Words are powerful. They can healing but also hurtful. Most people in the health care profession understand this intuitively. Even if your body is injured, you cannot complain about your body as being “bad” or use phrases such as “my terrible shoulder” or “my neck is really screwed up” and then expect to recover in the shortest amount of time. My patients know that I will redirect them if anything is said negative about their body or condition because I really do believe that effects the healing process in a detrimental way. I just read an interesting article that now puts some science to my beliefs: A new study by Maria Richter and colleagues from the Friedrich Schiller University of Medical School in Germany demonstrated how words that describe a painful experience such as “excruciating” and “paralyzing” can turn on areas of the brain where painful input is processed and stored. “These findings show that words alone are capable of activation our pain matrix” says senior author Thomas Weiss,PhD. This study has particular implications to those who suffer from long term, chronic pain. Those who dwell in their pain and discuss it frequently may actually be exacerbating their symptoms by keeping that part of the brain that processes painful input “turned on”. The researchers also went on to show that when the pain centers of the brain are turned on, the participants had less tolerance to a painful stimulus, thereby making the same pain experience greater.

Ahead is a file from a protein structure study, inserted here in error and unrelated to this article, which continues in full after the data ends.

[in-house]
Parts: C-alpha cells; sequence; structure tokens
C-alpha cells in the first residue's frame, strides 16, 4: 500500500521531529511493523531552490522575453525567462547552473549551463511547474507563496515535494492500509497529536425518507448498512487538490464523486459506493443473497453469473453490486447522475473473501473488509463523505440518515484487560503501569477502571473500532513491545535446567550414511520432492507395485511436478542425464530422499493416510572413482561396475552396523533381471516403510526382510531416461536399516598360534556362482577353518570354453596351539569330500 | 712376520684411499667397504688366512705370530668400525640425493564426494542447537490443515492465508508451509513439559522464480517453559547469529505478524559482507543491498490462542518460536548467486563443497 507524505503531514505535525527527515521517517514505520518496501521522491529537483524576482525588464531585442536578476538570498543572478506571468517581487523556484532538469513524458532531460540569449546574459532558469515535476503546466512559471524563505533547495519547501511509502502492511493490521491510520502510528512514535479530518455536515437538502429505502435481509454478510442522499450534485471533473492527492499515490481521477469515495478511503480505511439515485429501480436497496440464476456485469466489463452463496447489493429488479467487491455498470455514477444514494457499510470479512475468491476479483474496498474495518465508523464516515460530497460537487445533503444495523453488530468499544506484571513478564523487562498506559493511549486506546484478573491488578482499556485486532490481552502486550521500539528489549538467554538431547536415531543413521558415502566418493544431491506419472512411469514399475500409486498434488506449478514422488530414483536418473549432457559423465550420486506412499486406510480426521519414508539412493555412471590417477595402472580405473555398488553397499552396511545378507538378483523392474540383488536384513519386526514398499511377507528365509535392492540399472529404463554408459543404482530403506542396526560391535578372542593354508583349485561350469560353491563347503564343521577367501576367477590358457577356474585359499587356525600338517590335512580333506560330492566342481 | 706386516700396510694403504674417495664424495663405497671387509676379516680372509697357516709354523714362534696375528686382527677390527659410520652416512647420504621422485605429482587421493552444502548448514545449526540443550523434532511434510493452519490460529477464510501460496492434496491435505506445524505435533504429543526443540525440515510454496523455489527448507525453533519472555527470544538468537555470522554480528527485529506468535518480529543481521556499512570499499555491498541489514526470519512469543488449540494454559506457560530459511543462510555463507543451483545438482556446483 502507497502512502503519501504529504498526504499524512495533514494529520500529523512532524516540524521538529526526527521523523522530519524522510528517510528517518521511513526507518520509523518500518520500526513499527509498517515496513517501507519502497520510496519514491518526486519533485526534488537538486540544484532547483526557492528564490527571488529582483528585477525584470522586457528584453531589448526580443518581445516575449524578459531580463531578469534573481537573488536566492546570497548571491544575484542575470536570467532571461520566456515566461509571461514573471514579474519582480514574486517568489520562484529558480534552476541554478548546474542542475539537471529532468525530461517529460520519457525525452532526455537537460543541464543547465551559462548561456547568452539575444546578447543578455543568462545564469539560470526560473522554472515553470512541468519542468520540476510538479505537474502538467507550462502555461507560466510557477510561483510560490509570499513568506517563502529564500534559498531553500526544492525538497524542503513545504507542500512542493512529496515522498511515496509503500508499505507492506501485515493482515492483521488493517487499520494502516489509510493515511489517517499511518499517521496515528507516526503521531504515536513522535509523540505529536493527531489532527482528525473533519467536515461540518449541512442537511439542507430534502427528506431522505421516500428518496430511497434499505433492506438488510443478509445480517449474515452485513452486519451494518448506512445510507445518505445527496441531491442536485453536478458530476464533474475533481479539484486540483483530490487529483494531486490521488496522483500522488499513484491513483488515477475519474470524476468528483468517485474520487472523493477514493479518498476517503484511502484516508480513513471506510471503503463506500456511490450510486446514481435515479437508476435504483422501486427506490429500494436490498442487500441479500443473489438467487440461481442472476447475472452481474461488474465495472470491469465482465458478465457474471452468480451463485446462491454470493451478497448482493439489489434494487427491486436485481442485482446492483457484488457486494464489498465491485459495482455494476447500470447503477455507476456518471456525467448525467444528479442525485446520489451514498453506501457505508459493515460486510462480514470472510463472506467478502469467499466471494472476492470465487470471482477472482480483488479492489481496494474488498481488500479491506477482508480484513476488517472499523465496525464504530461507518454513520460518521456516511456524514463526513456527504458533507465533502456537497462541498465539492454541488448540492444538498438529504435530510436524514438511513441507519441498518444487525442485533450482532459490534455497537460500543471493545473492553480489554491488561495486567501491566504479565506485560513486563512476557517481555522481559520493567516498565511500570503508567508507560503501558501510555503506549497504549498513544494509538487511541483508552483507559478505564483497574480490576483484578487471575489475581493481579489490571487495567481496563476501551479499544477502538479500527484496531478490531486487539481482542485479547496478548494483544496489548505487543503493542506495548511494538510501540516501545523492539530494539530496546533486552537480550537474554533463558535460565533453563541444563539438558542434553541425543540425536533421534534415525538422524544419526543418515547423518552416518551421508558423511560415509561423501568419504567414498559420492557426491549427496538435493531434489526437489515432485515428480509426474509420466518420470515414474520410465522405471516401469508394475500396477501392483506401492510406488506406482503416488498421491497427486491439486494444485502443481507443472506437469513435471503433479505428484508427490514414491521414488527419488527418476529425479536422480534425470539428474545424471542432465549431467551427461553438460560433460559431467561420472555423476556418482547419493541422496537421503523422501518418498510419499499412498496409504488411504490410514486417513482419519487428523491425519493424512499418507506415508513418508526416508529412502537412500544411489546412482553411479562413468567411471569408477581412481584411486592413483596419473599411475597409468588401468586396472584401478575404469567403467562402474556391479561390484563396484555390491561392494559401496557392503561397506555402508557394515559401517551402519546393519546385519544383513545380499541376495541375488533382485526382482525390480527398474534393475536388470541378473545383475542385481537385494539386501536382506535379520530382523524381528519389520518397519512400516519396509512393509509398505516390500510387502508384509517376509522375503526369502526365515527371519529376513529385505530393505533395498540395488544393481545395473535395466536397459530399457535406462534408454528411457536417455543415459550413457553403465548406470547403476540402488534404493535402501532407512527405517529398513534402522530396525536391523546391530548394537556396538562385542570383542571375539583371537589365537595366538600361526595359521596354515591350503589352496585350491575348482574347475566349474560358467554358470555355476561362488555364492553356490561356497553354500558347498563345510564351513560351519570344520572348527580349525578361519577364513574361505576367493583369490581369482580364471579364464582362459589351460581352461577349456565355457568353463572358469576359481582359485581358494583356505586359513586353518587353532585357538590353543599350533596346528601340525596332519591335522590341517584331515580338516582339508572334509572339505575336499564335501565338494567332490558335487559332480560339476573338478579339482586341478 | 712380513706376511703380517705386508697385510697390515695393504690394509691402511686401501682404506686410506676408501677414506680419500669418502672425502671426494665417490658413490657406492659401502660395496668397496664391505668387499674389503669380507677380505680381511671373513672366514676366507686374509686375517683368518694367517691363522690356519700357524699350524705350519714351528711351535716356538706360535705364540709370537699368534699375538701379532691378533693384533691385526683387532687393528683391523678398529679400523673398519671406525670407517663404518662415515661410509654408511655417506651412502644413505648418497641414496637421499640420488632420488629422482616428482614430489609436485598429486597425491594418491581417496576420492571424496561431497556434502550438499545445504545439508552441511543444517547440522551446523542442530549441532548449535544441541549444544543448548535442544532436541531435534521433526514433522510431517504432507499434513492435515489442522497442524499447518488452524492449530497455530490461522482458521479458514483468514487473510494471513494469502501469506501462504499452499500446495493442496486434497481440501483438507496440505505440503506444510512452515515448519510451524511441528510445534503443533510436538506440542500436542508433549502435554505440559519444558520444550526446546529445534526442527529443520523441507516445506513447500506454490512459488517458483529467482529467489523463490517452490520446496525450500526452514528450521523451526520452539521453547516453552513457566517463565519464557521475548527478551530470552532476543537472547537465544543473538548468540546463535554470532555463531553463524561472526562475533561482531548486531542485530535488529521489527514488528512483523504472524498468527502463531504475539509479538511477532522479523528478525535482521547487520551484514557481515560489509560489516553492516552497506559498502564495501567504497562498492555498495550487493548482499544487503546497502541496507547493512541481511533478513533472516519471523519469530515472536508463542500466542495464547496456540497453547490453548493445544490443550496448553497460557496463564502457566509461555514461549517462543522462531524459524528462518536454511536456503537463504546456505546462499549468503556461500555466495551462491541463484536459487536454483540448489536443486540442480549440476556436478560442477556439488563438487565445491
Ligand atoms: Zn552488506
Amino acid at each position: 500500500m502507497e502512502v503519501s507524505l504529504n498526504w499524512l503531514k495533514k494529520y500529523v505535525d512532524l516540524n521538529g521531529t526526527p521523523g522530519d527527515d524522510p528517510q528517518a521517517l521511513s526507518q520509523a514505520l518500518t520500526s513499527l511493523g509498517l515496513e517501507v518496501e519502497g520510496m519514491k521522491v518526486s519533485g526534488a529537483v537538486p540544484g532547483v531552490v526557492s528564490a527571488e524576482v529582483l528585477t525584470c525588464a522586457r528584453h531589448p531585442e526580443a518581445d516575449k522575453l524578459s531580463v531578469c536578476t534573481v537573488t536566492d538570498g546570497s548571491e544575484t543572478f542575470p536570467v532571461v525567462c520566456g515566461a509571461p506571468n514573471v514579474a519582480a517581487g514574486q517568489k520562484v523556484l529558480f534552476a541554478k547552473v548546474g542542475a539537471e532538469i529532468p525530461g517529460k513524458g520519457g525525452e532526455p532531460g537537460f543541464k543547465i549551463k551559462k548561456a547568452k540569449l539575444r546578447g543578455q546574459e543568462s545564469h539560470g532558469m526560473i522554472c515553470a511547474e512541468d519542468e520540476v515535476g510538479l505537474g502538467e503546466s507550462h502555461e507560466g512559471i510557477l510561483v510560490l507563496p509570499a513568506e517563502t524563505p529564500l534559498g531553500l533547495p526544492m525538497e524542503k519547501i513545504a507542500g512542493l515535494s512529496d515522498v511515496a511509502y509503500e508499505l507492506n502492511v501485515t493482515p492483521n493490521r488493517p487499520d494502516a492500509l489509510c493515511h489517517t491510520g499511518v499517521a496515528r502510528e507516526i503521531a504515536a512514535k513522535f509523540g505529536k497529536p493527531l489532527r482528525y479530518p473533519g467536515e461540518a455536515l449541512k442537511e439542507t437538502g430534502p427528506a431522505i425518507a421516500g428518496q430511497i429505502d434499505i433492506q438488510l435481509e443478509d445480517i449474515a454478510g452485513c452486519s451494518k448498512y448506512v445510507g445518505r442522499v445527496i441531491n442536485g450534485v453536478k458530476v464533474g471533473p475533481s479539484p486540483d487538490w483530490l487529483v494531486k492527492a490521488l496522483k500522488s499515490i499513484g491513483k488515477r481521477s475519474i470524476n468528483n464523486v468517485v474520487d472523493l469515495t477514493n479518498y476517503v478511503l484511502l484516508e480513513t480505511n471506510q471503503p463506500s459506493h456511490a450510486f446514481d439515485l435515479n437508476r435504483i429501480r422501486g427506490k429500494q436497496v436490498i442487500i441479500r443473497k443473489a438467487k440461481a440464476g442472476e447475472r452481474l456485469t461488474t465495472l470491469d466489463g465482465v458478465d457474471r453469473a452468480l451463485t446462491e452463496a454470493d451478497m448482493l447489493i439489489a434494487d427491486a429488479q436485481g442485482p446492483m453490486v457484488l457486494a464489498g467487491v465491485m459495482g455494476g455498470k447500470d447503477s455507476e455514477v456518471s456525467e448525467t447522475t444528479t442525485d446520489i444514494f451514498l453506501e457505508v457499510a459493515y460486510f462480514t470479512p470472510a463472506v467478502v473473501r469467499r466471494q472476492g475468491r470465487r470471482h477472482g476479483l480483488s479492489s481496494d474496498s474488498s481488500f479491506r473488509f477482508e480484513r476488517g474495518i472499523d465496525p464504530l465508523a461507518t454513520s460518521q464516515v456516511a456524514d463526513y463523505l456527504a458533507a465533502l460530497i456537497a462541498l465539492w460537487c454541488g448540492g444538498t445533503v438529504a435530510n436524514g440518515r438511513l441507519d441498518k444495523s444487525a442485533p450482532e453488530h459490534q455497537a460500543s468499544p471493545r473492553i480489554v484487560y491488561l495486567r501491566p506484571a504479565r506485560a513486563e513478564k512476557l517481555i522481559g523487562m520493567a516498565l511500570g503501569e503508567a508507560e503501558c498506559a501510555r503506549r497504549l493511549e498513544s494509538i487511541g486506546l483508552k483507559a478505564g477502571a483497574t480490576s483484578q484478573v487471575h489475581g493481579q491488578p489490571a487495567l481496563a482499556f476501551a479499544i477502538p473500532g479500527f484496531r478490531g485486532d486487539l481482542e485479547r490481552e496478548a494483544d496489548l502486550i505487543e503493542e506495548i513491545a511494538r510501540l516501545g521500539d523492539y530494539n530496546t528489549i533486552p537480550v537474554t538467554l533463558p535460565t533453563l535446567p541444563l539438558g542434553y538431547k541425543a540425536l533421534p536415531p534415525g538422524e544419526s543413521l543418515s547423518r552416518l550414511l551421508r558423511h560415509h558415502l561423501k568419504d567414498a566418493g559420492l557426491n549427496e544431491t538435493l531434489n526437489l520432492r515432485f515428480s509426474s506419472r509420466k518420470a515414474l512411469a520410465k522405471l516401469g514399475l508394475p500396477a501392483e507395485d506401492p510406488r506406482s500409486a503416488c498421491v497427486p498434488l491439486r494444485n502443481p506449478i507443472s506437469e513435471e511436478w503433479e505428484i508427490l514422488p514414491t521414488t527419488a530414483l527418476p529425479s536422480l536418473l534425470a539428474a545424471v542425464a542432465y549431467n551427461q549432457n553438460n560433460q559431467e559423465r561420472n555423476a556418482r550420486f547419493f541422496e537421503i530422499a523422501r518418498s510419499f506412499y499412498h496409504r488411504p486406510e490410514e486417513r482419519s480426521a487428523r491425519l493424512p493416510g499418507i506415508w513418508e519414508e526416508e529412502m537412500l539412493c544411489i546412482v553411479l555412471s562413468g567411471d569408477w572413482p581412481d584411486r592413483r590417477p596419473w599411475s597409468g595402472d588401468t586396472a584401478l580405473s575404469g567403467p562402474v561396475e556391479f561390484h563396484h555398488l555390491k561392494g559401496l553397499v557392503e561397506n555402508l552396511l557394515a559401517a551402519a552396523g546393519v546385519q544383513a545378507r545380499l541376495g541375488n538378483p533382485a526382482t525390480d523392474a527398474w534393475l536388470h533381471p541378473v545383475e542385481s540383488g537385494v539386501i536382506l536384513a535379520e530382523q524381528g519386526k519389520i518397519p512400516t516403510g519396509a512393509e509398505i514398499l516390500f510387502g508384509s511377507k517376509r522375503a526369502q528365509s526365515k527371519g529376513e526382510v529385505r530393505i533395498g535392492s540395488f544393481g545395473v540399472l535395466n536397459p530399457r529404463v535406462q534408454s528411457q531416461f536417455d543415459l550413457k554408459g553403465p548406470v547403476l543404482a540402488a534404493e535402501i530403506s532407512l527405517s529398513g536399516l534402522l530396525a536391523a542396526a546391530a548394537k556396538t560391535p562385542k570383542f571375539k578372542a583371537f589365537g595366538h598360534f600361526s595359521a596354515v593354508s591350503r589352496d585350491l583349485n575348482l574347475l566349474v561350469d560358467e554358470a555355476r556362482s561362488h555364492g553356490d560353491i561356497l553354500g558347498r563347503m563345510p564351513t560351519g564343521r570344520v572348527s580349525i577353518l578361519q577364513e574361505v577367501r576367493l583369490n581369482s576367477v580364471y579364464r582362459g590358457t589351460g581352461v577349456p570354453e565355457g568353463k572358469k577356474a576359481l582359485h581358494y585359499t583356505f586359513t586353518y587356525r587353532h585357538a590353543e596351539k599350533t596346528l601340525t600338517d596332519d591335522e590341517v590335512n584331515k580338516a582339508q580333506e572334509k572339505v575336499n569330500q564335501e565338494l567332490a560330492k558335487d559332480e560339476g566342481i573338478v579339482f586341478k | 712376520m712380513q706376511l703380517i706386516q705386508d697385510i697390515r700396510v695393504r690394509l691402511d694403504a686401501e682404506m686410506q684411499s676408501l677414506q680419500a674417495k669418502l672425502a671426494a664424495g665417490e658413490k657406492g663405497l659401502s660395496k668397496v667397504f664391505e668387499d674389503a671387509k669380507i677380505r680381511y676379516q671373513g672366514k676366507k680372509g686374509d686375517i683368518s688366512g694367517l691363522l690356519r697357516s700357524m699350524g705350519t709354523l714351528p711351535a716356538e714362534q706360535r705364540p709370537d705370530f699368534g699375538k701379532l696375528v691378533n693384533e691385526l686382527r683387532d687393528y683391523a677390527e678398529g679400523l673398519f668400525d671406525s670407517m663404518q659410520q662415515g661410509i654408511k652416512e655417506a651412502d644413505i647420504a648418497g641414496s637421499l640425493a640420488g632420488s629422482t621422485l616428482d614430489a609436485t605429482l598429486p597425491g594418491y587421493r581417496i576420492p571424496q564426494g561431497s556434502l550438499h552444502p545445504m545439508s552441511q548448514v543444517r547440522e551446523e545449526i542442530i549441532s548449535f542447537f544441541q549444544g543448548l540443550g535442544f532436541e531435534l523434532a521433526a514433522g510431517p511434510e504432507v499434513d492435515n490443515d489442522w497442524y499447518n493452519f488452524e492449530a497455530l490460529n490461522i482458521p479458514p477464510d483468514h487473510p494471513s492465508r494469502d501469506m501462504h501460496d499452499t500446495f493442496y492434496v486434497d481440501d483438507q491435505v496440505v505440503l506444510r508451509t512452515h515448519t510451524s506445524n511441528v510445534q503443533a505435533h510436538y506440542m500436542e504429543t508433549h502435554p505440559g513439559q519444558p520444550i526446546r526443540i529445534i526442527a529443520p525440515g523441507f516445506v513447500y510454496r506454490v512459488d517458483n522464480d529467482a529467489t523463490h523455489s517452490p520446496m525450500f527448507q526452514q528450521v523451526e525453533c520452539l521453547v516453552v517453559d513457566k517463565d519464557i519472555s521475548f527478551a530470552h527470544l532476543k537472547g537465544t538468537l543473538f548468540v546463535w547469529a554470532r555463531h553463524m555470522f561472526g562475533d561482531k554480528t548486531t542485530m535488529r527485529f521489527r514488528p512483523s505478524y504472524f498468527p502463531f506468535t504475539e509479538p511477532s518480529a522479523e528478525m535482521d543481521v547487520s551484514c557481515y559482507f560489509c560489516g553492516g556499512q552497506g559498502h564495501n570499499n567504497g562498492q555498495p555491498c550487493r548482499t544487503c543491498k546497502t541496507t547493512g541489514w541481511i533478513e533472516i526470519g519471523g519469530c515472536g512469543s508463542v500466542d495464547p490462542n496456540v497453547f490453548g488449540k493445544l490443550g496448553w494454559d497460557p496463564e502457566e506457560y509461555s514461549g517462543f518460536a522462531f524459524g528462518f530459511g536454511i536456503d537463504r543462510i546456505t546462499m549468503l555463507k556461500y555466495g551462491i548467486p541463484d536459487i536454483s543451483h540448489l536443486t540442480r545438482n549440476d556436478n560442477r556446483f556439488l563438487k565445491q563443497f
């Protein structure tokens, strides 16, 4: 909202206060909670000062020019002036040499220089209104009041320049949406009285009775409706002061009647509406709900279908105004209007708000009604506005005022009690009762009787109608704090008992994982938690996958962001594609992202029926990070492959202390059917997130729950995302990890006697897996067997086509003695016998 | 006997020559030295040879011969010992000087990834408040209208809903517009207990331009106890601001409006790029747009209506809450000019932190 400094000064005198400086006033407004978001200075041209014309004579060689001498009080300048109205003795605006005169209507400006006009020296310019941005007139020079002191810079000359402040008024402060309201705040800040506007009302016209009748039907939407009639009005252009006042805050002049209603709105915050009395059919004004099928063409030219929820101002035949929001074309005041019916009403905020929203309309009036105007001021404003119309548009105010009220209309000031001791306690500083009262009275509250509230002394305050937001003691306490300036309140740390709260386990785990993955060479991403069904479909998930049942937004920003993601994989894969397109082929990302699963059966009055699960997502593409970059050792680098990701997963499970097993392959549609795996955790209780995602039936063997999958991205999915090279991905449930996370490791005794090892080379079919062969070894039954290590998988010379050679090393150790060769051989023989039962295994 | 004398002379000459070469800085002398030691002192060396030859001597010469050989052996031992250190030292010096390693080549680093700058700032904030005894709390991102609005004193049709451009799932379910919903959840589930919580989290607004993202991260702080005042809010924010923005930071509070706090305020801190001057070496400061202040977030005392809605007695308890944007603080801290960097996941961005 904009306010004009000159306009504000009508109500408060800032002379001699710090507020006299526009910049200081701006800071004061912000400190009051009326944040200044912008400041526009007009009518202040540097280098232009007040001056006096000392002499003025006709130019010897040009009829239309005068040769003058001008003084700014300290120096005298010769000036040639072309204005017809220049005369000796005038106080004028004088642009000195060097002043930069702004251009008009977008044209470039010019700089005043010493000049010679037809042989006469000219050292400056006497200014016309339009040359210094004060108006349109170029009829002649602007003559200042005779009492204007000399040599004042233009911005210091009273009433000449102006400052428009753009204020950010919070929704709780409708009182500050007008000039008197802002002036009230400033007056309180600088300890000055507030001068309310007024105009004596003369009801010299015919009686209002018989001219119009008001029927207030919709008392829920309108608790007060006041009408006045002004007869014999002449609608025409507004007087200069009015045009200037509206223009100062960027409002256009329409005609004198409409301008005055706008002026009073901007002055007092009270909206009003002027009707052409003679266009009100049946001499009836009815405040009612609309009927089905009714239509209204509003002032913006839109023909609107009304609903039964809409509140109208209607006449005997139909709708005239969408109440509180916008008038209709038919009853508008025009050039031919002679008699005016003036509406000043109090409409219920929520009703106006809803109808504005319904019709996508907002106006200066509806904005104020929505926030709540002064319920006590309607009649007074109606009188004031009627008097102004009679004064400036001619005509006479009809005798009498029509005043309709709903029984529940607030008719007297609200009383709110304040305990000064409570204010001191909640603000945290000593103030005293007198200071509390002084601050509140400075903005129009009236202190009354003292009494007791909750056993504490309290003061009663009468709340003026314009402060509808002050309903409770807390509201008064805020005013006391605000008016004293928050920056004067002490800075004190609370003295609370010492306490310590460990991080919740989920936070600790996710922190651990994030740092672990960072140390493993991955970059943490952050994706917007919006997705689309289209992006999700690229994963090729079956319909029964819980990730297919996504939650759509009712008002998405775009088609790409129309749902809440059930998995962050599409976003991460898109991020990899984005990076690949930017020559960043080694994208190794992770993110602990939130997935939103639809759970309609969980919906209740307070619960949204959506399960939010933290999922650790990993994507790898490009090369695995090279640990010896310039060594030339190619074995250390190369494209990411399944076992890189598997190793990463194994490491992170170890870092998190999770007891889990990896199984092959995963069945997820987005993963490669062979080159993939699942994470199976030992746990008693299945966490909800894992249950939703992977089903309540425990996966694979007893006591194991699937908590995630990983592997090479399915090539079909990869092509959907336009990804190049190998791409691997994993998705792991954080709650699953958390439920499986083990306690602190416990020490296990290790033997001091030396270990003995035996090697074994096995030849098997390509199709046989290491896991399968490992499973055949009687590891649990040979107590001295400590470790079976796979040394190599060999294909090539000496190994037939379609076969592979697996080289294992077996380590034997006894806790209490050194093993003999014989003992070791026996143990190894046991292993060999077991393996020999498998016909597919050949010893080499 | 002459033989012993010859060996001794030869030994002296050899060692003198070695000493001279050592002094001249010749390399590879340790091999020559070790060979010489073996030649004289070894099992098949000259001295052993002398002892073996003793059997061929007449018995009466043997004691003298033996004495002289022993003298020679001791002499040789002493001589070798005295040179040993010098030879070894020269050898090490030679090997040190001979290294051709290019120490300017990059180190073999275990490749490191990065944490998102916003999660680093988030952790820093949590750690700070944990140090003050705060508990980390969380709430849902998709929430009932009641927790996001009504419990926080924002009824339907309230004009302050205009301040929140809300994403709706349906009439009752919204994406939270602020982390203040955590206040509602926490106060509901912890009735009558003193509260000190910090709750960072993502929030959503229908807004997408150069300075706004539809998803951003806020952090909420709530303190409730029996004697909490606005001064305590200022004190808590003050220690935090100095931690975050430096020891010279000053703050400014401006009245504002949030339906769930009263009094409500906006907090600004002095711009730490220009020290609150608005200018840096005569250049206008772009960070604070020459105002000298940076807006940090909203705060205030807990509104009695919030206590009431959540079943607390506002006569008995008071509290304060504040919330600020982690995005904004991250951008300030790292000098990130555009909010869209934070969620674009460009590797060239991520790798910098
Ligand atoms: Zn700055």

So what do we do with this information? First of all, stop dwelling on the pain and keep it objective, “muscle strain of my neck” versus “I have really screwed up my neck now and it’s something really major”. As healthcare practitioners, it is our job to acknowledge our patients levels of pain but then redirect their thoughts and words to begin the healing process rather than continuing to dwell on the painful site. Remember, if painful words can turn on the “pain sites” in the brain, just think what positive words and thoughts can do to the brain……just a thought!